A sweeping overhaul by the Obama administration of U.S. rules for exporting military goods to other countries has begun to take effect, offering buyers of spare parts used in military aircraft the opportunity to bypass a series of longstanding federal export controls.
The overhaul, which will soon be extended to military vehicles, vessels, and submarines, was cheered by the Aerospace Industries Association and other manufacturers groups. The State Department, which promotes U.S. arms exports overseas, said the new rules would “strengthen the U.S. defense and aerospace industrial base” and allow the government to “focus [its] export control resources on the most sensitive items,” according to a news release.
But some independent groups have expressed concern that this unprecedented relaxation of rules — more than four years in the making — could allow terrorists or human rights violators to gain access more easily to militarily useful equipment.
“In my mind, this is a major deregulation,” said Steve Pelak, who until June led all government prosecutions of arms export control violations, at a press conference on Oct. 16. These changes “will make enforcement agencies’ jobs… much more difficult.”
Arms exports are a big business for the United States. In 2011, the U.S. government entered into a record-breaking $66.3 billion worth of agreements to export defense articles and services to foreign governments — nearly 80 percent of such arms agreements worldwide, according to the Congressional Research Service.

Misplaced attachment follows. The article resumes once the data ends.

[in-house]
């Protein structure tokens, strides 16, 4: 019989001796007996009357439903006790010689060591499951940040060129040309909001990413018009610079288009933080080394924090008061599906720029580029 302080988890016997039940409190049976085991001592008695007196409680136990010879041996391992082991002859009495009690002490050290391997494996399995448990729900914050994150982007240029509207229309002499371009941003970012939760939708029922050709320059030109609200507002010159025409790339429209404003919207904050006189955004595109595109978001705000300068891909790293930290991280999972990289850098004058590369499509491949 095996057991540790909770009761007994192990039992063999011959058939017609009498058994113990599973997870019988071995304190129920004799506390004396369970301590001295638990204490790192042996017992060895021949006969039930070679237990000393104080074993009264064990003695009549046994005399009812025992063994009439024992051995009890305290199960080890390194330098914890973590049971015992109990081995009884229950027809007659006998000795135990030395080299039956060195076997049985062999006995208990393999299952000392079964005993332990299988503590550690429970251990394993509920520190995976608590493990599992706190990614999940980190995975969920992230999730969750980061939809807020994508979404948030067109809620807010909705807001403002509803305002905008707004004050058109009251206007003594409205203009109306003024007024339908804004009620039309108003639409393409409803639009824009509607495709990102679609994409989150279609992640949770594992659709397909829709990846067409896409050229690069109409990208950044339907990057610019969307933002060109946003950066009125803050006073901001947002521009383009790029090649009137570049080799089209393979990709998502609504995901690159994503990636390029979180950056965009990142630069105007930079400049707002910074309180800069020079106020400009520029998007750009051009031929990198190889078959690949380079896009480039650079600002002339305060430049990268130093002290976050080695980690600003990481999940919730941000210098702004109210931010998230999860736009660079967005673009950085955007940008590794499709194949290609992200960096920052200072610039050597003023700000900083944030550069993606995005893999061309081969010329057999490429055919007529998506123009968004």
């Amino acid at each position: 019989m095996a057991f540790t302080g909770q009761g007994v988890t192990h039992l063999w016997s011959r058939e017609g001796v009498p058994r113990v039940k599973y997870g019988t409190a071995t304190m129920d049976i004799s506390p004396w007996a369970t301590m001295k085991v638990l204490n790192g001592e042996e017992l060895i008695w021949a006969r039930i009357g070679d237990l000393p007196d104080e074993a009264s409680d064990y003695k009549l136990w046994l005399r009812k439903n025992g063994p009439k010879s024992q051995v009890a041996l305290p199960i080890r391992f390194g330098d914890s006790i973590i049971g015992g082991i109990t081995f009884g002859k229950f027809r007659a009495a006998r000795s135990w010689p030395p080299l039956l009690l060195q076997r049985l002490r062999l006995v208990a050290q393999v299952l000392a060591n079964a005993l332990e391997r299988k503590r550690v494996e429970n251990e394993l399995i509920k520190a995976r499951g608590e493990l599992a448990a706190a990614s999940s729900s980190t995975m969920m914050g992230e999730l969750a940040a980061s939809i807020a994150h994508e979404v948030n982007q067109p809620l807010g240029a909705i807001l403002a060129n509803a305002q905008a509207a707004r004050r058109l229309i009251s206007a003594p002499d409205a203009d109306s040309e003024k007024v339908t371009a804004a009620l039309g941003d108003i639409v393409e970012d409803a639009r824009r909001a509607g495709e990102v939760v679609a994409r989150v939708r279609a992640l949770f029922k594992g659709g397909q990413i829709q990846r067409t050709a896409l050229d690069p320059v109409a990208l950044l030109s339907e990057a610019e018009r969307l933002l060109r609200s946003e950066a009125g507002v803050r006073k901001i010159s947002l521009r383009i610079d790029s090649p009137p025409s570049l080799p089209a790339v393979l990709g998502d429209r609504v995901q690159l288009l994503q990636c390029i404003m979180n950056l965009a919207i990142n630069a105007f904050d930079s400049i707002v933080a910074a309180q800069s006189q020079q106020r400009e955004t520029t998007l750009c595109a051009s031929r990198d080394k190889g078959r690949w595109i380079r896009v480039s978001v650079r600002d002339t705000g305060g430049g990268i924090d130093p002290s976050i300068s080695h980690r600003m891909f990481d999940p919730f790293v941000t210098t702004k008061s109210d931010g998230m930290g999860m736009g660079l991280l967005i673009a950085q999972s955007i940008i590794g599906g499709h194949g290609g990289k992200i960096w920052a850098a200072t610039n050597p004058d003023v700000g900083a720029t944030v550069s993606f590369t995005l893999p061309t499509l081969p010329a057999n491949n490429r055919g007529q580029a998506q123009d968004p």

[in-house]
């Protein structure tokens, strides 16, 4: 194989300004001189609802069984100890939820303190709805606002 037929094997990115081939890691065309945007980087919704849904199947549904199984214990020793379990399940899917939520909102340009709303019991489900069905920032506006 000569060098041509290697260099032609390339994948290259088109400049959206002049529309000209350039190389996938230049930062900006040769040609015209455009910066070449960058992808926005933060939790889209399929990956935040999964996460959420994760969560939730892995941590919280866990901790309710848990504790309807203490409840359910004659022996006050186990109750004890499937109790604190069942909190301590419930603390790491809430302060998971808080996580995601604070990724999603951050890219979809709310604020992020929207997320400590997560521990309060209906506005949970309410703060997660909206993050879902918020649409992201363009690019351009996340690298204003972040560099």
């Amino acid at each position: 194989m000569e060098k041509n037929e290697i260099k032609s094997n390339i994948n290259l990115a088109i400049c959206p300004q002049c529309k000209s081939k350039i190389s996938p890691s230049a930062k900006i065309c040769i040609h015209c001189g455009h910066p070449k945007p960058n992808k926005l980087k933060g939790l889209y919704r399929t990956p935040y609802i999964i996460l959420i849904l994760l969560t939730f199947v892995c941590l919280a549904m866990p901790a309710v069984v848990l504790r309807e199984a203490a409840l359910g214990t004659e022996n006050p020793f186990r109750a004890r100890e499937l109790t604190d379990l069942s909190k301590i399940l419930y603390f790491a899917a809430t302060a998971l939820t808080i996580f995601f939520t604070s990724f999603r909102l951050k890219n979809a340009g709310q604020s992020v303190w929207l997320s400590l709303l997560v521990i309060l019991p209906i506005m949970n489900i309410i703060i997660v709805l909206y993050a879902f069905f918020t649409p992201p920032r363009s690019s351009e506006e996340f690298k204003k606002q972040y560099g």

This total does not include exports made by private companies to foreign buyers independently of the government, a market that experts say amounts to tens of billions of dollars a year. These are the principal transactions affected by the new rules.
Government officials and industry groups say that loosening controls on less sensitive exports will bring substantial economic benefits. The White House noted in an Oct. 15 statement that foreign countries are increasingly buying basic military parts from vendors outside the country to avoid strict U.S. licensing requirements.
At an April 12 Council of Foreign Relations meeting, Andrew Shapiro, then the assistant secretary of state for political-military affairs, said export reform is “going to have a real impact on our economy at a time when competition is even more fierce and at a time when our manufacturing base could really use a boost.”
The Aerospace Industries Association said in an Oct. 16 news release that it expects the industry’s estimated $21 billion of annual exports of military aircraft and aircraft engine items to increase under the new rules.
However, William Hartung, director of the Arms and Security Project at the Center for International Policy, said in an August report on arms exports that because less than 3 percent of U.S. exports are subject to these particular licensing controls, “it is unreasonable to expect that changes in export procedures governing that small a fraction of U.S. exports are likely to have a major economic impact.”
Even so, the reform effort marks an historic change: Thousands of military-related items once monitored by the State Department’s strict export license control system will move to the Commerce Department’s often less restrictive regulatory process. The Commerce Department’s principal function is to improve the health of U.S. businesses.